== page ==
The solutions to this where the standard bourgeois-feminist solutions- we need more role models in high places, look at how small wendys’ name is, etc. Yes, these are problems, but to suggest that if wendy seltze was the keynote instead of cory, then we’d have 40-60% women in the conference is as absurd as it is to suggest that getting 20% of senior board members to be women is going to solve patriarchy.

There are problems with representation- But I’ve no doubt that nishma and the rest of org has got these in hand. But this is a wider problem, imho

To have a greater proportion women at the convention would be unrepresentative unless we change the culture and groups we’re drawing from. I’d love for there to be more women in technology and law, but there aren’t(we should be working to fix that too). If we’re going to draw from the same groups and same culture, we’re going to need massive positive discrimination in our organisation and similar programmes to make sure that speakers are chosen so we have an equal mix.

The problem isn’t involvement of the women who are in the movement, it’s the fact that we don’t have enough women in the movement.

Thankfully, I think I’ve got a solution.

Lets talk about fan fiction

I’m serious. Let’s. Don’t let it be a dirty secret for the internet. Lets champion fanfiction, amvs, fanart and fandom in a way the OTW doesn’t have the resources toI love the otw. Don’t get me wrong, but they’re not lobbying because their focus is on preserving what we have. Let’s reach out to the content creators and speak about their issues.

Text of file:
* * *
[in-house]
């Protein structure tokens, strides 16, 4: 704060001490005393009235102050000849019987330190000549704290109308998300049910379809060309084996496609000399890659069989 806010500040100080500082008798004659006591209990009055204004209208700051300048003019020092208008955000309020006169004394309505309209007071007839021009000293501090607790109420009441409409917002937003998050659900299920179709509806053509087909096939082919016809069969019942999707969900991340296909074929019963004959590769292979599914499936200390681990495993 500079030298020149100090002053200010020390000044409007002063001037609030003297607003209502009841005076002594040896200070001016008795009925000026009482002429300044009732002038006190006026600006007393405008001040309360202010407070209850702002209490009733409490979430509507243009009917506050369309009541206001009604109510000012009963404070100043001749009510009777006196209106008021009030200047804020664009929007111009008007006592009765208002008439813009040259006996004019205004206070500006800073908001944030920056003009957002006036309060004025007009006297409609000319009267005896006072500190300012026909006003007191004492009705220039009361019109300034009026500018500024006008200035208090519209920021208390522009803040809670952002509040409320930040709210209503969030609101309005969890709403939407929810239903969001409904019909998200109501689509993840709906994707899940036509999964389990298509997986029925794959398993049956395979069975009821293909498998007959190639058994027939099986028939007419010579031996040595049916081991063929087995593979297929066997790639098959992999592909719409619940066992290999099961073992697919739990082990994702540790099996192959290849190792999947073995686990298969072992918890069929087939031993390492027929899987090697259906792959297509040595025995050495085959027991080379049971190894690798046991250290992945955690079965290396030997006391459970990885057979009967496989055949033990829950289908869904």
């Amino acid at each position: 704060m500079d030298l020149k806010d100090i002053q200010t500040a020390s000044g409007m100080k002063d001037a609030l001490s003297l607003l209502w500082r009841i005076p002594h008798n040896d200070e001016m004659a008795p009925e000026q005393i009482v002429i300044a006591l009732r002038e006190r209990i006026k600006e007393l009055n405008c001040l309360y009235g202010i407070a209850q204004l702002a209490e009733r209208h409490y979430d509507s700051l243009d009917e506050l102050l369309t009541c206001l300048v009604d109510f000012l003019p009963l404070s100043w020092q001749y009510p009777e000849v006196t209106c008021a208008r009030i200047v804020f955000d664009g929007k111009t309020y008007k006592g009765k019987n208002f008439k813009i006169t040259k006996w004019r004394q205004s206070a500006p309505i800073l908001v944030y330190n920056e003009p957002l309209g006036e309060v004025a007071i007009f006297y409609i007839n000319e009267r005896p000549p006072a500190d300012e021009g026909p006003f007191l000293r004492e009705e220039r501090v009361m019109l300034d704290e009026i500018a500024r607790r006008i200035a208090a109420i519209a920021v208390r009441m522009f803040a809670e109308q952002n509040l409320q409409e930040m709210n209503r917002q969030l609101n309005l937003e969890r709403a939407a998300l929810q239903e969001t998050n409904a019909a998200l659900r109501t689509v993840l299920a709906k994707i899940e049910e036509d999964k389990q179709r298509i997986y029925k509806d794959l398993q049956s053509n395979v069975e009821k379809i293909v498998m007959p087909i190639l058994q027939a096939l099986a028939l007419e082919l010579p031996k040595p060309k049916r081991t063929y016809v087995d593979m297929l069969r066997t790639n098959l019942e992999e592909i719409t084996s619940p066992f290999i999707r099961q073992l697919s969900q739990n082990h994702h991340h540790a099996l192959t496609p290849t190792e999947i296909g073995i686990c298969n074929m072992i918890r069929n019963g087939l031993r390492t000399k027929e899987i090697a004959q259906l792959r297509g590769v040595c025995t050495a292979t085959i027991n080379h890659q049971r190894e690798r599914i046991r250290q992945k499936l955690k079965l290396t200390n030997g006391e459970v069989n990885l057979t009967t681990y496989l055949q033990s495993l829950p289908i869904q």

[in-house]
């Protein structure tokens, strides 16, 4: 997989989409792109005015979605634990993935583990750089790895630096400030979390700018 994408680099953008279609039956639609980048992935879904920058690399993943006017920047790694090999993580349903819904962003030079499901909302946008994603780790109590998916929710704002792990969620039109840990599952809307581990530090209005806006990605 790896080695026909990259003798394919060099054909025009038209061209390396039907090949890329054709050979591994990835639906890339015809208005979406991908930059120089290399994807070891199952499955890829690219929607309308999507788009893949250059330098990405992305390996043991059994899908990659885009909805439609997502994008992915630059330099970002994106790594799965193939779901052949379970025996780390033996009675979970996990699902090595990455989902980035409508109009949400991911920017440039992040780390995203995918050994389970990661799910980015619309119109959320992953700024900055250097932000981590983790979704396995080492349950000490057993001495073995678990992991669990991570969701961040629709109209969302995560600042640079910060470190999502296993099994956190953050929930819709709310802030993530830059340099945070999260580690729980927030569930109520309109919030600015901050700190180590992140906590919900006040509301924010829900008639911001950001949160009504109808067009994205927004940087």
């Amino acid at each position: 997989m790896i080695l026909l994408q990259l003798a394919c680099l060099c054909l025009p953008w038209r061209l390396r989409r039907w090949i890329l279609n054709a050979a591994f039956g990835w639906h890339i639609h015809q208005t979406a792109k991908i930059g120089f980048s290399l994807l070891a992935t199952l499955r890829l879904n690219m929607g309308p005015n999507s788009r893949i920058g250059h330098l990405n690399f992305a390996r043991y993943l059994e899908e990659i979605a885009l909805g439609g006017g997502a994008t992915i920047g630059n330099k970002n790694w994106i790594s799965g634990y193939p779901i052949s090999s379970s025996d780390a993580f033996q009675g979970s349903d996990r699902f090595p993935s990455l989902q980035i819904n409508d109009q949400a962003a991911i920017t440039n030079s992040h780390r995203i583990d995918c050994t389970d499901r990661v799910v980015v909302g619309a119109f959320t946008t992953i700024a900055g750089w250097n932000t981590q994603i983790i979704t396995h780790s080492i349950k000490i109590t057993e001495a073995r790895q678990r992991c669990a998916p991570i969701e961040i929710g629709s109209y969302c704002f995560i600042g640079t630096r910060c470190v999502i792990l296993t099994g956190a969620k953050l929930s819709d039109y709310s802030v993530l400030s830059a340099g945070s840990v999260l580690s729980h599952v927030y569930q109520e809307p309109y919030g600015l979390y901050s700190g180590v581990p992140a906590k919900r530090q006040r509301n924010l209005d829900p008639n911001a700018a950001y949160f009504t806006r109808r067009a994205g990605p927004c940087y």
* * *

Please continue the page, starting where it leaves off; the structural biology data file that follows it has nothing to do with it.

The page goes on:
Instead of having a gpg keysigning session, let’s have a session where we swap fan names. Instead of a session on the tools of hacktivism, lets have a session on what to do when your amv gets a takedown notice. In fact, let’s do these as well. We can have people swap the gpg keys associated with their fan names. When your amv gets taken down, lets teach people to upload it to censorship resistant servers.

I’m not suggesting turning orgcon into a fanfiction con filled with “Tumblr girls” as some normals will suggest. I want to make these two groups meet in the middle. Because we’re natural allies.

When we speak to their issues (which are also our issues), we’ll get the content creators flooding in. And when we tap into this huge body of people, which is much more balanced in favor of women Tumblr is in fact far more female balanced., we get our demographic swamped by the new balanced one.

In Addition to this, we tap into the huge resource that is the users of the tools we try to protect. We’ve already got half way, with the sopa/pipa battle, now we need to just let them know we’re here.

And in doing so, we need to learn to respect artists. There’s a bias among tech people to dismiss the arts as not worthwhile, and to dismiss anything that isn’t xkcd or SyFy as shallow and pretentious because xkcd is never pretentious. We need to overcome this and shift our culture towards accepting that artists and fan{girls,boys} have a lot to add to our movement. If we don’t respect them, and treat them like a uneducated mass who we can dispense dire warnings about “the next sopa/pipa” to to get a huge number of phone calls whenever we don’t like a bill, like some “just add water” recipe. We need fans speaking at org con about copyright law and their work, or about the right to parody and how we can implement one in the uk.